Nuclear magnetic ressonance spectroscopy analysis

The nuclear magnetic resonance (NMR) experiment was conducted using 12 mg of compound 01, 12 mg of compound 02 and 3.5 mg of compound 03. Each solid was dissolved in 0.6 mL methanol-\(\textit{d}_{4}\) with tetramethylsilane (TMS) as internal standard. \(^{1}\)H, \(^{13}\)C, DEPT 135 (Distortionless Enhancement by Polarization Transfer), HSQC (Heteronuclear Single Quantum Coherence) and HMBC (Heteronuclear Multiple-Bond Correlation) experiments were recorded using a Bruker Avance DRX 600 MHz spectrometer (Bruker, Ettlingen, Germany). Acquisition was conducted by TopSpin software 4.0.6 version (Bruker) and processing was conduct by MestReNova 12.0 (MestreLab Research, Santiago de Compostela, Spain).

Results

ATR-FTIR analysis

ATR-FTIR spectra of compounds 01 and 02 indicated the presence of small impurities that were not eliminated during the purification processes. The single infrared spectral profile analysis using available forensic libraries (SWGDRUG and Europe Response infrared library) indicated presence of signals matching with NBOH drugs [22, 23]. Interpretation of the ATR-FTIR spectra indicated the same findings from our previous work [15]: the higher degree of similarity with 25R-NBOMe when compared with 2C-R and a systematic decrease of the spectral band centered around 1250 cm\(^{-1}\), characteristic of asymmetric C–O–C vibrations of NBOMe compounds, indicating the substitution of \(\hbox {OCH}_3\) by OH (Fig. 3).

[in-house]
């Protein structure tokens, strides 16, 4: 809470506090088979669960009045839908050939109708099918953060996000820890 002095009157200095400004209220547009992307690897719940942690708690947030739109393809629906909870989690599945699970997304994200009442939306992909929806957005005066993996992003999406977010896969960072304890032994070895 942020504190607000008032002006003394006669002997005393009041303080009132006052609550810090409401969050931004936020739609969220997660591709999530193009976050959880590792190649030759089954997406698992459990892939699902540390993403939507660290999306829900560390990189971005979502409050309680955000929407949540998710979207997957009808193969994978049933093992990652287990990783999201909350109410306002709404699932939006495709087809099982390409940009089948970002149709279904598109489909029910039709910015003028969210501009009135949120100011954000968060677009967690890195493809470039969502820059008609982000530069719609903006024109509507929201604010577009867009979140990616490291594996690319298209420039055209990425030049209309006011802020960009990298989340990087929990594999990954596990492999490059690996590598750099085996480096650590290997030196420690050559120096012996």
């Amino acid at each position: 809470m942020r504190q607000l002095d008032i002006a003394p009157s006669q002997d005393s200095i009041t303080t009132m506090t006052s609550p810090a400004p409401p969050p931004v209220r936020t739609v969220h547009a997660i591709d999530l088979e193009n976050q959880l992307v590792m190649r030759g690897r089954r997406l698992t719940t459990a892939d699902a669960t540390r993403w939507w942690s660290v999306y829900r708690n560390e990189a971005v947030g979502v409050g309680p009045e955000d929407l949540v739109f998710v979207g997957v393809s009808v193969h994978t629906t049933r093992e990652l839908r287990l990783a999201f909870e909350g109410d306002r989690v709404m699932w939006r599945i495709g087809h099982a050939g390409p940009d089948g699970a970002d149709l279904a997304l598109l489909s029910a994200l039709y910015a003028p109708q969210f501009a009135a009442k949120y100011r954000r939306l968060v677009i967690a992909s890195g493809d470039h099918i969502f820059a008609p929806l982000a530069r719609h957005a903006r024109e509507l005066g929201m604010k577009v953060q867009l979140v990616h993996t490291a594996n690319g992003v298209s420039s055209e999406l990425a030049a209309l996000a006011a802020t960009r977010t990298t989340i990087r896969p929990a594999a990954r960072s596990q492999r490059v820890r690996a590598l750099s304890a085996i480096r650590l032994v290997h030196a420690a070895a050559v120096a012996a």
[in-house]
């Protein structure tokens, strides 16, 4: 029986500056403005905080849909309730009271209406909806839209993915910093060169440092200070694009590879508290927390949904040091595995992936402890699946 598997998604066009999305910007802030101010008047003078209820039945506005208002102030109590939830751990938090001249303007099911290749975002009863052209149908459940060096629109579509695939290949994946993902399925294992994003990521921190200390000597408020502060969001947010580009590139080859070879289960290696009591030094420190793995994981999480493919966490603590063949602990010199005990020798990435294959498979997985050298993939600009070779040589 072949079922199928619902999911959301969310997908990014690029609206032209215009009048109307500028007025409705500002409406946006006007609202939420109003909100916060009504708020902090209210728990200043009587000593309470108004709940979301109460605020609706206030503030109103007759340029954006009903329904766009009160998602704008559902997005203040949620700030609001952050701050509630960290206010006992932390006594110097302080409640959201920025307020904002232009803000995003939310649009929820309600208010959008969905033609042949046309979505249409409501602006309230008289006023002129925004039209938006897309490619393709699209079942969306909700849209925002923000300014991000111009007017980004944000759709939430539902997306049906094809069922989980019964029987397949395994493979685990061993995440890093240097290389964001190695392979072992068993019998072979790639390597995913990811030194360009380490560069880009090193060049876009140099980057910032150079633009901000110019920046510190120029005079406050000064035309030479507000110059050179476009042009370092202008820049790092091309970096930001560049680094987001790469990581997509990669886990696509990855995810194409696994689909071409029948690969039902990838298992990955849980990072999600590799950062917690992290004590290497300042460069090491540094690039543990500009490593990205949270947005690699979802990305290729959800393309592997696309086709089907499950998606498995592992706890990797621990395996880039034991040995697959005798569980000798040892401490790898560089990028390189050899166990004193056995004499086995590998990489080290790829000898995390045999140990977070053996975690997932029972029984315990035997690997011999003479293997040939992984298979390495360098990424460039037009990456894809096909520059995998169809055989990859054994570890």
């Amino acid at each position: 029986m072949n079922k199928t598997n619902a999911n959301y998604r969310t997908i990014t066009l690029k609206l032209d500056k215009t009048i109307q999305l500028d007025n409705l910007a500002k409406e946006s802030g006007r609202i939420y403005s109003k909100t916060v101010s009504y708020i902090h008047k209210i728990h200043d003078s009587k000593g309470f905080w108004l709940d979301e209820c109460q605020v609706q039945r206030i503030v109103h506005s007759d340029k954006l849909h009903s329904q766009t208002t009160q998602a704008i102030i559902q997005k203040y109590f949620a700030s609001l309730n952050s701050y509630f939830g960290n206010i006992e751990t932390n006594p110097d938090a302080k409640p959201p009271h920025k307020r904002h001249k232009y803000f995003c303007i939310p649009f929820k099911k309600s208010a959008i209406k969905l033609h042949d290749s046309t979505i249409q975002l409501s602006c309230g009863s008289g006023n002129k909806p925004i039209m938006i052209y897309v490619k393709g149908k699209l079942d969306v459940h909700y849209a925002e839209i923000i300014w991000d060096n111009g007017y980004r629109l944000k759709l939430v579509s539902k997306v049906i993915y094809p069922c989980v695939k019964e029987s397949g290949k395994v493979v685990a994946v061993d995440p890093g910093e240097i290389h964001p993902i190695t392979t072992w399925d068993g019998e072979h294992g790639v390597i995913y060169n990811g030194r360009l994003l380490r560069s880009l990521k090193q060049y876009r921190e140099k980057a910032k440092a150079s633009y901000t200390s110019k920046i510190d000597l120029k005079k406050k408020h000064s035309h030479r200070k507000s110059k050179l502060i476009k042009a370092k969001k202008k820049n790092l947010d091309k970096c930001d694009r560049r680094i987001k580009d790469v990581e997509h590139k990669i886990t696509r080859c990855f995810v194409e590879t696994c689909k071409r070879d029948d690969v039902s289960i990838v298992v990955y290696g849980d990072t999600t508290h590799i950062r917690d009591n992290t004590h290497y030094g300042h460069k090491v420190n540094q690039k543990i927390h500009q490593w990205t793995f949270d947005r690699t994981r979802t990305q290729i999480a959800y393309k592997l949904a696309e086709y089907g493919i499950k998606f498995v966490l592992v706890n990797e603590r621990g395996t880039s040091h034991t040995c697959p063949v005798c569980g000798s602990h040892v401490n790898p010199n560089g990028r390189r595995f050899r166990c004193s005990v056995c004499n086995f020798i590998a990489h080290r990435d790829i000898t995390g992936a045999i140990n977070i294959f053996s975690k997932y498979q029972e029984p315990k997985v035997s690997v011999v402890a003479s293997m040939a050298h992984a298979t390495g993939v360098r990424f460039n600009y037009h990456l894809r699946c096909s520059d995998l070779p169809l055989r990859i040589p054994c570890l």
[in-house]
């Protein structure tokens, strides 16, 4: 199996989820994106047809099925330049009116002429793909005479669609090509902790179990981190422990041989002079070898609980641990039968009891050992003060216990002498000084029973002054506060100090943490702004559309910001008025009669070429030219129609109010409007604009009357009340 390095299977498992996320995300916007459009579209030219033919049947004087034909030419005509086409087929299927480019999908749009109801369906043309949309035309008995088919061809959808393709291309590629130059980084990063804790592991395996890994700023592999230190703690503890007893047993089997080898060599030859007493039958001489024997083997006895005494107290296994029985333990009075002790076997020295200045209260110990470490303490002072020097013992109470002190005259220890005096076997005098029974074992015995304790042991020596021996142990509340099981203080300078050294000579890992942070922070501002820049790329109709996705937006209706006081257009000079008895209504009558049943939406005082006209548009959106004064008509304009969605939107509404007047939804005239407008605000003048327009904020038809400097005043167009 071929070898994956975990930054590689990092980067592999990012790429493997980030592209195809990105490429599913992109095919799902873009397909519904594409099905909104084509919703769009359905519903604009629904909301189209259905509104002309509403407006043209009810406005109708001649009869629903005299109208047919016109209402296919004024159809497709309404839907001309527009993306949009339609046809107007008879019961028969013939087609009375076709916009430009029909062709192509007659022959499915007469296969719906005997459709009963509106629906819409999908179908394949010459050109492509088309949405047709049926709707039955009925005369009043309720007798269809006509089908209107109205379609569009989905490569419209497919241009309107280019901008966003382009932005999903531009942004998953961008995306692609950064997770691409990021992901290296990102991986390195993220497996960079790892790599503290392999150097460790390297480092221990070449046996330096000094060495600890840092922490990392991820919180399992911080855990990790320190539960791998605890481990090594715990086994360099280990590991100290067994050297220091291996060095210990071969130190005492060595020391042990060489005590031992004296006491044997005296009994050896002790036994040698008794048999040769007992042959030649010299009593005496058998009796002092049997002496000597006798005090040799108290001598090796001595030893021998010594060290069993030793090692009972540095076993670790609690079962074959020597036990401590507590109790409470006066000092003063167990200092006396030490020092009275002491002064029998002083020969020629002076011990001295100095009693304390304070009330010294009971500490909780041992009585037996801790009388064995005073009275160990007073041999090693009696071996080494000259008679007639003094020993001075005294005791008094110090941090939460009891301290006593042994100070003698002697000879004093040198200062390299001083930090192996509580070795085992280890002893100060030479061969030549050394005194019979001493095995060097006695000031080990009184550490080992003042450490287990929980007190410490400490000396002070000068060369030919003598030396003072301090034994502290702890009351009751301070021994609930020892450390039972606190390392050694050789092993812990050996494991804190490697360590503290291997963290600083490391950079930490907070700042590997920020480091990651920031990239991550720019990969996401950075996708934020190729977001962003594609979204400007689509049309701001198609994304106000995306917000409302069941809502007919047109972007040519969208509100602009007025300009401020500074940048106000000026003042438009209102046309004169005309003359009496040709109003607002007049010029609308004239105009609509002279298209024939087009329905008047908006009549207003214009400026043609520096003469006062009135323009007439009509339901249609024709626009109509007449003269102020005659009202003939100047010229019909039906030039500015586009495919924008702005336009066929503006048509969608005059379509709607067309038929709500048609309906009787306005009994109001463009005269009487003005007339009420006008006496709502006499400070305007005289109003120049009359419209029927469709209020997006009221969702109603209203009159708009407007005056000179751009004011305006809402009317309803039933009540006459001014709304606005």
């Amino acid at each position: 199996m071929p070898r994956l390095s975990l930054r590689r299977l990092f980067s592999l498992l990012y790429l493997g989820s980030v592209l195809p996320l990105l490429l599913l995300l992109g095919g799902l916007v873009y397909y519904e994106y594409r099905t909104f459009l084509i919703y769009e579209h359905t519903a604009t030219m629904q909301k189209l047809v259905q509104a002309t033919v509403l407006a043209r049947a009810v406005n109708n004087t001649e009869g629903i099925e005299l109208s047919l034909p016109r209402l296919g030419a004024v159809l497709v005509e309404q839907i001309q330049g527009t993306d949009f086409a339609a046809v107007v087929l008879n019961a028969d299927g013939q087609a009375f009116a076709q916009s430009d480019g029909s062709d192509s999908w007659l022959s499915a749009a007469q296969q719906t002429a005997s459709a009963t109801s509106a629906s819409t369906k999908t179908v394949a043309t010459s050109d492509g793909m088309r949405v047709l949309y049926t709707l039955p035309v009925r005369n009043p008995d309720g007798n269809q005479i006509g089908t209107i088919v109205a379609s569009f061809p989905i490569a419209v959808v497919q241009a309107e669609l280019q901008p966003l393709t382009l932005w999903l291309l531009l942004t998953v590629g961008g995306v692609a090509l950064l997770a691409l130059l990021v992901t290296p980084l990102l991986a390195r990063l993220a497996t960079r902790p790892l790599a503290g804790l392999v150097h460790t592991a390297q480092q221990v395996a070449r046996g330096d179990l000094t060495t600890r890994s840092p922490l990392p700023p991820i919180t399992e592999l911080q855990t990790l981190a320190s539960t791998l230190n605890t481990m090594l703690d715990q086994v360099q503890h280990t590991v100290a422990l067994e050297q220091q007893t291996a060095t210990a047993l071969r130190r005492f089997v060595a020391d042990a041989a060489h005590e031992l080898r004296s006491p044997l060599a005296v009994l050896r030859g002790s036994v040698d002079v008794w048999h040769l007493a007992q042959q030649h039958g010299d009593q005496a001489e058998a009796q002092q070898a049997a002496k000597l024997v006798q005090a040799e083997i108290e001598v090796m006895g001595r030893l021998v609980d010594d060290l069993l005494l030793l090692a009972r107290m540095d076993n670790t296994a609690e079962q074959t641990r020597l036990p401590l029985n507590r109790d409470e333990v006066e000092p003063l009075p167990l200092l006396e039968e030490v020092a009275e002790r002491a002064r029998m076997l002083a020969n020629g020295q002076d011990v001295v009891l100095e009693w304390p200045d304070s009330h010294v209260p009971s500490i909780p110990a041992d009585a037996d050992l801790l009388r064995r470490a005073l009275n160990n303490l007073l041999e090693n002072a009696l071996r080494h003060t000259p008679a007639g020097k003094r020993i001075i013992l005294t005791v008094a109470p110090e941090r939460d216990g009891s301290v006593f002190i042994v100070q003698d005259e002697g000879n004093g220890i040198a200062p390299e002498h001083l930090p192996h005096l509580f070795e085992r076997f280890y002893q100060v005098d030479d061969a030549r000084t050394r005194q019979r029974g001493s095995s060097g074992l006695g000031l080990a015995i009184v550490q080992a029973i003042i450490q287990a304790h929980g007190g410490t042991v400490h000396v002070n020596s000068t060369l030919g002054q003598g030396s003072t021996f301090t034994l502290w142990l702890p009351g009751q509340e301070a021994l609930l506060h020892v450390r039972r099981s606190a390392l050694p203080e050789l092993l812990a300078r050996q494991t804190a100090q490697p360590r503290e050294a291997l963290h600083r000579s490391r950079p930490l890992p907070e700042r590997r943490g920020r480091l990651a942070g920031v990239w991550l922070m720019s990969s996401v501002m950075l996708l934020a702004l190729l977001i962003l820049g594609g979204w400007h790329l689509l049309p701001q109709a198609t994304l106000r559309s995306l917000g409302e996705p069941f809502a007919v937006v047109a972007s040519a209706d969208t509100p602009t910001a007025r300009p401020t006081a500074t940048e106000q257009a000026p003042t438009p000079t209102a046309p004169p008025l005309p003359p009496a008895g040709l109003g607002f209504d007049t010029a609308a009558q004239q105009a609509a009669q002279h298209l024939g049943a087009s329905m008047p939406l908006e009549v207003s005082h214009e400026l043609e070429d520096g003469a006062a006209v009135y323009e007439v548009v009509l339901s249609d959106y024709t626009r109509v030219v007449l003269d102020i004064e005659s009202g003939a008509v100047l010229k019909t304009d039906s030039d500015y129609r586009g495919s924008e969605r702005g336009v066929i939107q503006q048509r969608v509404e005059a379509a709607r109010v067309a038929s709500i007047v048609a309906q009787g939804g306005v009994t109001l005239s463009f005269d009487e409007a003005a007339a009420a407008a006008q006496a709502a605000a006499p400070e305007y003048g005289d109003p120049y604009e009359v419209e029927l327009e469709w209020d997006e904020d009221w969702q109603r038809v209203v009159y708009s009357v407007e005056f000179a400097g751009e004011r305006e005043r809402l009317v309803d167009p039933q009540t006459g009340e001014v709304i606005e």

GC–MS analysis

The GC–MS analysis of compounds 01, 02 and 03 (Fig. 4) indicated the presence of, respectively, 2C-E (RT: retention time = 4.58 min), 2C-C (RT = 4.85 min) and 2C-B (RT = 5.15 min) as most intense peaks according to mass spectra library available (Table 1). The mass spectra for the secondary peaks (RTs = 2.33, 2.34, and 2.31 min, respectively; Fig. 5) were all similar but they had no reasonable match on MS libraries currently. These results have already been predicted for other NBOHs corroborating the finding that this group of substances are thermolabile under the GC temperature conditions [16]. Considering the results of mass spectrum libraries and the presence of secondary peaks, there was an indication that substances 01, 02 and 03 were 25E-NBOH, 25C-NBOH, and 25B-NBOH, respectively. The thermal fragmentation reactions and proposed mass fragmentation pathways for these substances are presented in Fig. 6 according to the previous works [16, 24].